Physics professor Kate Jensen receives a five-year, $710,000 grant from the National Science Foundation to support her research on the dynamics of fluid surfaces.

Physics professor Katharine (Kate) Jensen has received a five-year, $710,000 CAREER grant from the National Science Foundation (NSF) to support her research on the dynamics of fluid surfaces, such as when a pipe springs a leak or raindrops leave streaks of droplets on a windshield. The NSF website states that CAREER grants “support early-career faculty who have the potential to serve as academic role models in research and education and to lead advances in the mission of their department or organization.”

This NSF-supported research project seeks to understand the fundamental science behind these dynamics and related phenomena by developing an experimental laboratory program for exploring and controlling the interactions between fluids and solid surfaces. 

Headshot photo of physics professor Kate Jensen
Physics professor Kate Jensen

As part of Jensen’s research, she and her students use high-magnification microscopes, high-speed videography and digital image processing to capture complex interactions between surface tension, viscosity and flow speed as pipes leak, liquids break up into droplets on surfaces, and solid particles form patterns and shatter on the surfaces of fluids.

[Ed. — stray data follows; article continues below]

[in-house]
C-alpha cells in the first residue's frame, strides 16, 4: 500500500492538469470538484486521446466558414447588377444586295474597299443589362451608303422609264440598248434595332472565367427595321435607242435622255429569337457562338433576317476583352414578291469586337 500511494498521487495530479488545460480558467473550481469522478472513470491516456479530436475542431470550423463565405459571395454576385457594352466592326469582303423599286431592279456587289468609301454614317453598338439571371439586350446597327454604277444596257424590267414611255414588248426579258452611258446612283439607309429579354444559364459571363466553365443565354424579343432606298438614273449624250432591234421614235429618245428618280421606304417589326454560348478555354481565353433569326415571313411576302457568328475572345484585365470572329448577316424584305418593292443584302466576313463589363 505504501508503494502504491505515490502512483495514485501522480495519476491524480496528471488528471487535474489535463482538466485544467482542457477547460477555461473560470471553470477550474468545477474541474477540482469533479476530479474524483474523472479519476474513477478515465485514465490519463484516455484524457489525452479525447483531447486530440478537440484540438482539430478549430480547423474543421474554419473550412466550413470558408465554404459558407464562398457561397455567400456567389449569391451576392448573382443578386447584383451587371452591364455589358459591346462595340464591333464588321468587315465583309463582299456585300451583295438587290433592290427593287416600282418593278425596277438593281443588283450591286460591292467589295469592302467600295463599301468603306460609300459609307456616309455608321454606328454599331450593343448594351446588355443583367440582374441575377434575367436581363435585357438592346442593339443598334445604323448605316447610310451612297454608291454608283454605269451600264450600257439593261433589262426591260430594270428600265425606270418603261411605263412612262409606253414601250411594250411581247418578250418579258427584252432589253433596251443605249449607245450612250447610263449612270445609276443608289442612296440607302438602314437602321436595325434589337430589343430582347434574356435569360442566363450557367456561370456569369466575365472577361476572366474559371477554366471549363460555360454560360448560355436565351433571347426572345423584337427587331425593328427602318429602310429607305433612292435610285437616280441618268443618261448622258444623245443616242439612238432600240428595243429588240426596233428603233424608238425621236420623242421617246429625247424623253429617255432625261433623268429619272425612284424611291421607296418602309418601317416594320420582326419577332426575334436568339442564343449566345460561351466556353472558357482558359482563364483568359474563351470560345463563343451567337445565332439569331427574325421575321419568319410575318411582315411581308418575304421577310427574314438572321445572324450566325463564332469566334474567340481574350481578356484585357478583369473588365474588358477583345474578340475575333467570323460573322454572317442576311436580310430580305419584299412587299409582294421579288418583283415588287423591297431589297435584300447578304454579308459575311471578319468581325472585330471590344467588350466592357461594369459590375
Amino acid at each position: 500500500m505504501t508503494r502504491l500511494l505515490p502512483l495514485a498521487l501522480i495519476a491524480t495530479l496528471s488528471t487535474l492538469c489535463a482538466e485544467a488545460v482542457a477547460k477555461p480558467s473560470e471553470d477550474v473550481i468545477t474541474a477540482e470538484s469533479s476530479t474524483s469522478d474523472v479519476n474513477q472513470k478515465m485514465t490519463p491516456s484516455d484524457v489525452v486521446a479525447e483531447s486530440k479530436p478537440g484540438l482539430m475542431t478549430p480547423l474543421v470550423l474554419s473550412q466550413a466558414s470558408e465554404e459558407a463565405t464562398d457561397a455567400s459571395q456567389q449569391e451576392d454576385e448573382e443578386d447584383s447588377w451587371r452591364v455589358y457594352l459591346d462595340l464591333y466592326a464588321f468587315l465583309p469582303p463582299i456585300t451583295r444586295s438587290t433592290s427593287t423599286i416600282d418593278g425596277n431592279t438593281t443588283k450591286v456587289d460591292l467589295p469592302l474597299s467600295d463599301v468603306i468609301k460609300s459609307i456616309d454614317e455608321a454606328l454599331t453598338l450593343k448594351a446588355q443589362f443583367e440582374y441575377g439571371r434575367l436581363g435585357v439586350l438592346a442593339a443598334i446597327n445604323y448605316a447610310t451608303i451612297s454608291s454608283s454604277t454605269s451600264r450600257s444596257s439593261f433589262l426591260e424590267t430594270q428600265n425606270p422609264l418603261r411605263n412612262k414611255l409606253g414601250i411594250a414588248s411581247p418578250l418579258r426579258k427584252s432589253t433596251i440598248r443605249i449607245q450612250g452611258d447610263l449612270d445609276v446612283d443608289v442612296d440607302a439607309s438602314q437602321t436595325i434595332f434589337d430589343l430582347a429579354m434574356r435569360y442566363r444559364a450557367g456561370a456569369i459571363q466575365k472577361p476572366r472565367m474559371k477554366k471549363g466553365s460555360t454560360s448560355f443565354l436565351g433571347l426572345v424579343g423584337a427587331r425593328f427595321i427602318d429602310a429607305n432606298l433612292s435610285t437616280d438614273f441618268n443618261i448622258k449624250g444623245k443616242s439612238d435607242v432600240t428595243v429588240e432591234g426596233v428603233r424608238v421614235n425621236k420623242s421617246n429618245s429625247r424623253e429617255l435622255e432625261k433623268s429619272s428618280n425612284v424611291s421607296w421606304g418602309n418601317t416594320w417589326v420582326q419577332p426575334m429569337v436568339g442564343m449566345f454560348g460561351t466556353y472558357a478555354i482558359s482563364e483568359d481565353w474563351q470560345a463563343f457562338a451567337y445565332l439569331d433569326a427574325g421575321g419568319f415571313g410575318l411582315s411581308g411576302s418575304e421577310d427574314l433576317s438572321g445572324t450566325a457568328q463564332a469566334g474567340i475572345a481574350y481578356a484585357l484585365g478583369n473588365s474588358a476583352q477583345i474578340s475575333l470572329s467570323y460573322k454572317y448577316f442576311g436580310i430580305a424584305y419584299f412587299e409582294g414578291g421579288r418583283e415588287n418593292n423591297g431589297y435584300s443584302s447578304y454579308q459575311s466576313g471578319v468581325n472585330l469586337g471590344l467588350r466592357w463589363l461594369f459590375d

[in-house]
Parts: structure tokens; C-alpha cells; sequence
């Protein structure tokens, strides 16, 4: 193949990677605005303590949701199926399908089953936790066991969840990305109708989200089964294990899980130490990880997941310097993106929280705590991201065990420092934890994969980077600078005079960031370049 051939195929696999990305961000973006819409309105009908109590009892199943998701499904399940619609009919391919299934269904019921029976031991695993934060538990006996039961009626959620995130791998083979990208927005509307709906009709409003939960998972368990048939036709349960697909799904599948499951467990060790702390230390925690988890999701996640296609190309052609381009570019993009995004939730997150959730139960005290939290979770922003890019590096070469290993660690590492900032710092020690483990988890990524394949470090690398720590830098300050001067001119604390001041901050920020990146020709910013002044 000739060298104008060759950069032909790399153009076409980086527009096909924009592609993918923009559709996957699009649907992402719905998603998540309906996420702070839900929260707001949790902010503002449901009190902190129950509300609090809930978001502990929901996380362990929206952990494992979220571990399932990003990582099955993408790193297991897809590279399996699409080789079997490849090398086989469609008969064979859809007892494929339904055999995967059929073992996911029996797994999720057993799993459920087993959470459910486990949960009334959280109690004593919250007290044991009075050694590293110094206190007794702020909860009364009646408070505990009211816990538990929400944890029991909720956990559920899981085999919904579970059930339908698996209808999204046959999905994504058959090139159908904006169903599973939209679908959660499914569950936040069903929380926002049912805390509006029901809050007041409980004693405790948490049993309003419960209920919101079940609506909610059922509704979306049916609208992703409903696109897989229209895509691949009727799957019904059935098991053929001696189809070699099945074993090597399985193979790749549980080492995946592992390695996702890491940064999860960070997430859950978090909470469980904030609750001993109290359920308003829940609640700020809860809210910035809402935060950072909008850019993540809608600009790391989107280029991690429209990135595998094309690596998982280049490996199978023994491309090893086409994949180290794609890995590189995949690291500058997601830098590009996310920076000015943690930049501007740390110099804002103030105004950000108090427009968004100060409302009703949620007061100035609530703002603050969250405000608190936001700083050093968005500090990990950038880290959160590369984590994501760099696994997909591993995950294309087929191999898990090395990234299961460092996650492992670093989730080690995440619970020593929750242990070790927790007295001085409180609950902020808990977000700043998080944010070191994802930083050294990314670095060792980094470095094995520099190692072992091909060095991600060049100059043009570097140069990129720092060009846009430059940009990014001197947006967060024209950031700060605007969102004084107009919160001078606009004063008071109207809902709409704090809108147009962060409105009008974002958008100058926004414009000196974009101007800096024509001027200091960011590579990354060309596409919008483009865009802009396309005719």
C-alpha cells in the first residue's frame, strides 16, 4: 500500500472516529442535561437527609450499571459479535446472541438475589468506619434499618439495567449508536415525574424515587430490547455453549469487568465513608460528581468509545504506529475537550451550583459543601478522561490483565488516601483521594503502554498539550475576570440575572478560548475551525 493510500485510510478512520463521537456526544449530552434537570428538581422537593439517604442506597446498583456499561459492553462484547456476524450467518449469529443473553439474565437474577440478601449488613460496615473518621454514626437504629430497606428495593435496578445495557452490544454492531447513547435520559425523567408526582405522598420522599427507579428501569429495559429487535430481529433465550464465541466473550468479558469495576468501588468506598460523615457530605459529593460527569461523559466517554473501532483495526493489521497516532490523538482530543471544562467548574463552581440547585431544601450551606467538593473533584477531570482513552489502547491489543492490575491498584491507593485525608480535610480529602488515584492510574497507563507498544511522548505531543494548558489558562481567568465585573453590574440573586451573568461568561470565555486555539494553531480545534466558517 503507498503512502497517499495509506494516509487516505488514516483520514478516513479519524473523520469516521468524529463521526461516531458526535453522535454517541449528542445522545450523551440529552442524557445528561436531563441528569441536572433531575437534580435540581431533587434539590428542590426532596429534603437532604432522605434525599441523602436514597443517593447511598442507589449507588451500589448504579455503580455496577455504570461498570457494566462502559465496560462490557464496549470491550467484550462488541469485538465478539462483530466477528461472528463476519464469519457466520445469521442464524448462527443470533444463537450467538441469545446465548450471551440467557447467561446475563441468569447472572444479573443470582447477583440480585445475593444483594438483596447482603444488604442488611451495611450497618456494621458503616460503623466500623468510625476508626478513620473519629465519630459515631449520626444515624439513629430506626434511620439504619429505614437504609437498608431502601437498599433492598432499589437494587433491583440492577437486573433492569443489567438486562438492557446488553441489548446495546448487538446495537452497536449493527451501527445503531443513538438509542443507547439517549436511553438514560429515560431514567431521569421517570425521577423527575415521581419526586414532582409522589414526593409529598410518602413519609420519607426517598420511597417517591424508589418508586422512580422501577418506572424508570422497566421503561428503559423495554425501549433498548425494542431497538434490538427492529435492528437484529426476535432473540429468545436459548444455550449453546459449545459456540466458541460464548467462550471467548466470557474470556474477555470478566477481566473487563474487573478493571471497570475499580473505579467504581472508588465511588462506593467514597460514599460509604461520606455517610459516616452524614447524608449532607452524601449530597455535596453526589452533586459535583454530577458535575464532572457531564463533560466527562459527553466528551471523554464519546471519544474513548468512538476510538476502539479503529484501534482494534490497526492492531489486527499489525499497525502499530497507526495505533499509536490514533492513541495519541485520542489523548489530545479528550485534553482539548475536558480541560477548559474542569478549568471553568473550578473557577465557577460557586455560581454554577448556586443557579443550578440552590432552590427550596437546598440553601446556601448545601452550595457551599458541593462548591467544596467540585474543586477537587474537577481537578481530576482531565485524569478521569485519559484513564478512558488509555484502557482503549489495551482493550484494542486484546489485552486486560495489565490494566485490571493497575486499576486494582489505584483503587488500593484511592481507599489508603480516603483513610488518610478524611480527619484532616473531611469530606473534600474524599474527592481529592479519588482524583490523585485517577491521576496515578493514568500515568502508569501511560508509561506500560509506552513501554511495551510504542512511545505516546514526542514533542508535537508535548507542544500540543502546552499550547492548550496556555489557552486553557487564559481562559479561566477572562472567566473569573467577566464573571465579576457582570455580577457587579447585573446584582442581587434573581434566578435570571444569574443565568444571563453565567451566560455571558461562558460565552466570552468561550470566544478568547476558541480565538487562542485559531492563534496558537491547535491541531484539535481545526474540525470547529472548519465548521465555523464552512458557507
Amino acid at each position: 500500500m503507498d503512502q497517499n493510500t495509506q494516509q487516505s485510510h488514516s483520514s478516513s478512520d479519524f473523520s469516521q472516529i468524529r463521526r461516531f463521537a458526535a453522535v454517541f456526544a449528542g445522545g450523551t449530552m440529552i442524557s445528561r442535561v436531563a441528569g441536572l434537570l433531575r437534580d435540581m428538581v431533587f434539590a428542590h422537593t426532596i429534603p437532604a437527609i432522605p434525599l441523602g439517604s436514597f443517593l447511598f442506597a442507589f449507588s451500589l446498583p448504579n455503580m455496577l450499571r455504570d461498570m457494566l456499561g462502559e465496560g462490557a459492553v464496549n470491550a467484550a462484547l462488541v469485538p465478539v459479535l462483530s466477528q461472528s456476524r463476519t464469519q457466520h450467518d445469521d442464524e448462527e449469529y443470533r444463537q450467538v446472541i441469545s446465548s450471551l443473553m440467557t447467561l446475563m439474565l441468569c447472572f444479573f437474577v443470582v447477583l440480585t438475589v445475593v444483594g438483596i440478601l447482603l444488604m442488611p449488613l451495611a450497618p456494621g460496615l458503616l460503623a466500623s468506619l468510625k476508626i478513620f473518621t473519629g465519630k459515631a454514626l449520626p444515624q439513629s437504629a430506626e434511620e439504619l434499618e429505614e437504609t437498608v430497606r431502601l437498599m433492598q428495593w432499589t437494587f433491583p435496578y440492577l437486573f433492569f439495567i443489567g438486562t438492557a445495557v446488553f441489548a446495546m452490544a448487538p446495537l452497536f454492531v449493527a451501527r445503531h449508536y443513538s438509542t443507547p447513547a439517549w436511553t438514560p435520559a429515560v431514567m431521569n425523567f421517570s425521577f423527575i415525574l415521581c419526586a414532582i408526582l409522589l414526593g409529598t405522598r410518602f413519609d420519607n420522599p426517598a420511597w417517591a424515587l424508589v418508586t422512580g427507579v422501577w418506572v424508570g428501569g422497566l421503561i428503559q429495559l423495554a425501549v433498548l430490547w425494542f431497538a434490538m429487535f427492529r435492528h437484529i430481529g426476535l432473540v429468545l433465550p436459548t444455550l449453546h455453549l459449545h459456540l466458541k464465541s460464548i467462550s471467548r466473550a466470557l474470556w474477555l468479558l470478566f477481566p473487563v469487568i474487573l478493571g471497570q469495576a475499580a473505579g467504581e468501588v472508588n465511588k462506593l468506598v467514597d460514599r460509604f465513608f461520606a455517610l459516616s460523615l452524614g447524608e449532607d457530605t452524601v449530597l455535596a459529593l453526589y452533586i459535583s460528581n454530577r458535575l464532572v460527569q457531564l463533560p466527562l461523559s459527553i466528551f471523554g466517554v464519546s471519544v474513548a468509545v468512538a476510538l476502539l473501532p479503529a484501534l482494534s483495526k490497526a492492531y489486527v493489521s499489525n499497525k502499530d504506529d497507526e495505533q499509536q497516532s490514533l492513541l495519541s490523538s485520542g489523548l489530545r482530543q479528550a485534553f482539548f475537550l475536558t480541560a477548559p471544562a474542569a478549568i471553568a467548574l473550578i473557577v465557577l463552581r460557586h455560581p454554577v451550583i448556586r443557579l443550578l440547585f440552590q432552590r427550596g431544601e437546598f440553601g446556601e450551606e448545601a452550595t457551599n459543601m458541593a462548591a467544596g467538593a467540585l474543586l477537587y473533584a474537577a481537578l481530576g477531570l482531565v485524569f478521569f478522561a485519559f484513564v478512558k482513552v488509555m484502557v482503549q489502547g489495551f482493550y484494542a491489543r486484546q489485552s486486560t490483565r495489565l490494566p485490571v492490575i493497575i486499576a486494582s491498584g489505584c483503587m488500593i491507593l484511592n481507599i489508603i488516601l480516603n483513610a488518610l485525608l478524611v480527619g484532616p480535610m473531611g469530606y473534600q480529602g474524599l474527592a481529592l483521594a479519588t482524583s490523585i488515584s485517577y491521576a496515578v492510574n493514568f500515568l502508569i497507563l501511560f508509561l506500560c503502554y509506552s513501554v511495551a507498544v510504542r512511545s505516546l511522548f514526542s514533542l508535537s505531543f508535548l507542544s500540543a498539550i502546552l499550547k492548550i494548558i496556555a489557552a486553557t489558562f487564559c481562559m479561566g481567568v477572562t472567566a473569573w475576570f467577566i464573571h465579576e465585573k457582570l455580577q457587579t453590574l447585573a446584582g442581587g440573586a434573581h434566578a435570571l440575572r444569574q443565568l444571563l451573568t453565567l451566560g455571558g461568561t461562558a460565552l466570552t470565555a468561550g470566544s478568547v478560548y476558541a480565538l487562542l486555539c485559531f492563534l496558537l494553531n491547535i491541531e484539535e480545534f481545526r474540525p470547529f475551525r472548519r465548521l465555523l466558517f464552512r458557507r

At Williams since 2017, Jensen teaches Introduction to Materials Science and the course Statistical Mechanics and Thermodynamics. In addition to conducting research on fluid surface instabilities, her lab also studies soft adhesives and plant biophysics. She typically has about five students in her lab during the academic year and expects about 10 working full time this summer. 

By pairing her lab’s experimental observations, data analysis and theory, Jensen’s research provides fresh insights into the fundamental physics of everyday phenomena. The findings of her work have potential applications in a range of scientific fields and industries, including climate studies and food science. Of the NSF grant’s impact on students’ educational experience, Jensen says it will “provide valuable opportunities for undergraduates to do top-quality research and prepare them for whatever they may do next in their academic career and beyond.”

Published May 7, 2024


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